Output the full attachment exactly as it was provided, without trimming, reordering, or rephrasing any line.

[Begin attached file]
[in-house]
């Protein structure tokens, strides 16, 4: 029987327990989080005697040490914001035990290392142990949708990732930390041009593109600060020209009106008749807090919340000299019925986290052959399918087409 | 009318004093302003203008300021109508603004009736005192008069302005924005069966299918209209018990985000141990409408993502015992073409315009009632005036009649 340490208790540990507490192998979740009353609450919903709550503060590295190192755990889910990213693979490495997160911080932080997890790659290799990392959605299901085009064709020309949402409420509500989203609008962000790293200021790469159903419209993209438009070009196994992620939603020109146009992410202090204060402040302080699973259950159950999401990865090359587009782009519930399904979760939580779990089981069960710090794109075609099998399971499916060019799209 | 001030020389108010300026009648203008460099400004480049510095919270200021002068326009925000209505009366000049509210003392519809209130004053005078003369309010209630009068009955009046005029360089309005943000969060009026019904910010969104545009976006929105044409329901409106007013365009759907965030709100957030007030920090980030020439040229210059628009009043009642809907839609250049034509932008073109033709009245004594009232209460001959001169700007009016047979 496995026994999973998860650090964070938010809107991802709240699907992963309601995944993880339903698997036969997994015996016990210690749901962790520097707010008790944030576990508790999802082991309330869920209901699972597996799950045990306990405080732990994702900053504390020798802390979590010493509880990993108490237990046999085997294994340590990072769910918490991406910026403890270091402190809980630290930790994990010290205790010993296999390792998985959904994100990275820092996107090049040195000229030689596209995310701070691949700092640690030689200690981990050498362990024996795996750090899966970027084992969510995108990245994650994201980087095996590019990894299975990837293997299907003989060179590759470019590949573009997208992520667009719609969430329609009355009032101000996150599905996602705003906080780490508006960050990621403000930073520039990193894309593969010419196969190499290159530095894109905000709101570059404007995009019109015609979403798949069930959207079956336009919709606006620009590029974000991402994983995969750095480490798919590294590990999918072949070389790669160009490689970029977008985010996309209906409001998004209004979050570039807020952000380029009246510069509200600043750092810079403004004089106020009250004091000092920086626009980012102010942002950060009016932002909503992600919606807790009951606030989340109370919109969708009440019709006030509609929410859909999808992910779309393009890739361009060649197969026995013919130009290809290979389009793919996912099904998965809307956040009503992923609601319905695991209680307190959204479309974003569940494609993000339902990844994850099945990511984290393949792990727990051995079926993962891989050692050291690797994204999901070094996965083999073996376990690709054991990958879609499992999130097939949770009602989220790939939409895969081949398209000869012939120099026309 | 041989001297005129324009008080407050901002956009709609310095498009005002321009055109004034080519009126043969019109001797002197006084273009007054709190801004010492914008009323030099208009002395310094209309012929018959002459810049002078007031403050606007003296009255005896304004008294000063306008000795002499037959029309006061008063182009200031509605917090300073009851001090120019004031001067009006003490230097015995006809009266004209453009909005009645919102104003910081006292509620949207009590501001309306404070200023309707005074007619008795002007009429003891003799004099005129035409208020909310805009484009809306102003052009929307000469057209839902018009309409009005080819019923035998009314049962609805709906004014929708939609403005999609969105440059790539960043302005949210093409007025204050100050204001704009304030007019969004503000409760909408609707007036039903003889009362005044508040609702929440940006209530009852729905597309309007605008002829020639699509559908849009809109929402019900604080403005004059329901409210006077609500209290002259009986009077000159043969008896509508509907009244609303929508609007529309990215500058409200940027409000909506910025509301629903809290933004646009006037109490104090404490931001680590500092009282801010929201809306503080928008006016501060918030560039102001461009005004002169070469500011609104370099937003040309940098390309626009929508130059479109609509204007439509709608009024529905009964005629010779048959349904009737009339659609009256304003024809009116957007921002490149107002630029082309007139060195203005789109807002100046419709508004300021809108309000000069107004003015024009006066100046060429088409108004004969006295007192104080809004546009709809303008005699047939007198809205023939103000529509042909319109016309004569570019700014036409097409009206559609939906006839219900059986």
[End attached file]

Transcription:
[in-house]
């Protein structure tokens, strides 16, 4: 029987327990989080005697040490914001035990290392142990949708990732930390041009593109600060020209009106008749807090919340000299019925986290052959399918087409 | 009318004093302003203008300021109508603004009736005192008069302005924005069966299918209209018990985000141990409408993502015992073409315009009632005036009649 340490208790540990507490192998979740009353609450919903709550503060590295190192755990889910990213693979490495997160911080932080997890790659290799990392959605299901085009064709020309949402409420509500989203609008962000790293200021790469159903419209993209438009070009196994992620939603020109146009992410202090204060402040302080699973259950159950999401990865090359587009782009519930399904979760939580779990089981069960710090794109075609099998399971499916060019799209 | 001030020389108010300026009648203008460099400004480049510095919270200021002068326009925000209505009366000049509210003392519809209130004053005078003369309010209630009068009955009046005029360089309005943000969060009026019904910010969104545009976006929105044409329901409106007013365009759907965030709100957030007030920090980030020439040229210059628009009043009642809907839609250049034509932008073109033709009245004594009232209460001959001169700007009016047979 496995026994999973998860650090964070938010809107991802709240699907992963309601995944993880339903698997036969997994015996016990210690749901962790520097707010008790944030576990508790999802082991309330869920209901699972597996799950045990306990405080732990994702900053504390020798802390979590010493509880990993108490237990046999085997294994340590990072769910918490991406910026403890270091402190809980630290930790994990010290205790010993296999390792998985959904994100990275820092996107090049040195000229030689596209995310701070691949700092640690030689200690981990050498362990024996795996750090899966970027084992969510995108990245994650994201980087095996590019990894299975990837293997299907003989060179590759470019590949573009997208992520667009719609969430329609009355009032101000996150599905996602705003906080780490508006960050990621403000930073520039990193894309593969010419196969190499290159530095894109905000709101570059404007995009019109015609979403798949069930959207079956336009919709606006620009590029974000991402994983995969750095480490798919590294590990999918072949070389790669160009490689970029977008985010996309209906409001998004209004979050570039807020952000380029009246510069509200600043750092810079403004004089106020009250004091000092920086626009980012102010942002950060009016932002909503992600919606807790009951606030989340109370919109969708009440019709006030509609929410859909999808992910779309393009890739361009060649197969026995013919130009290809290979389009793919996912099904998965809307956040009503992923609601319905695991209680307190959204479309974003569940494609993000339902990844994850099945990511984290393949792990727990051995079926993962891989050692050291690797994204999901070094996965083999073996376990690709054991990958879609499992999130097939949770009602989220790939939409895969081949398209000869012939120099026309 | 041989001297005129324009008080407050901002956009709609310095498009005002321009055109004034080519009126043969019109001797002197006084273009007054709190801004010492914008009323030099208009002395310094209309012929018959002459810049002078007031403050606007003296009255005896304004008294000063306008000795002499037959029309006061008063182009200031509605917090300073009851001090120019004031001067009006003490230097015995006809009266004209453009909005009645919102104003910081006292509620949207009590501001309306404070200023309707005074007619008795002007009429003891003799004099005129035409208020909310805009484009809306102003052009929307000469057209839902018009309409009005080819019923035998009314049962609805709906004014929708939609403005999609969105440059790539960043302005949210093409007025204050100050204001704009304030007019969004503000409760909408609707007036039903003889009362005044508040609702929440940006209530009852729905597309309007605008002829020639699509559908849009809109929402019900604080403005004059329901409210006077609500209290002259009986009077000159043969008896509508509907009244609303929508609007529309990215500058409200940027409000909506910025509301629903809290933004646009006037109490104090404490931001680590500092009282801010929201809306503080928008006016501060918030560039102001461009005004002169070469500011609104370099937003040309940098390309626009929508130059479109609509204007439509709608009024529905009964005629010779048959349904009737009339659609009256304003024809009116957007921002490149107002630029082309007139060195203005789109807002100046419709508004300021809108309000000069107004003015024009006066100046060429088409108004004969006295007192104080809004546009709809303008005699047939007198809205023939103000529509042909319109016309004569570019700014036409097409009206559609939906006839219900059986």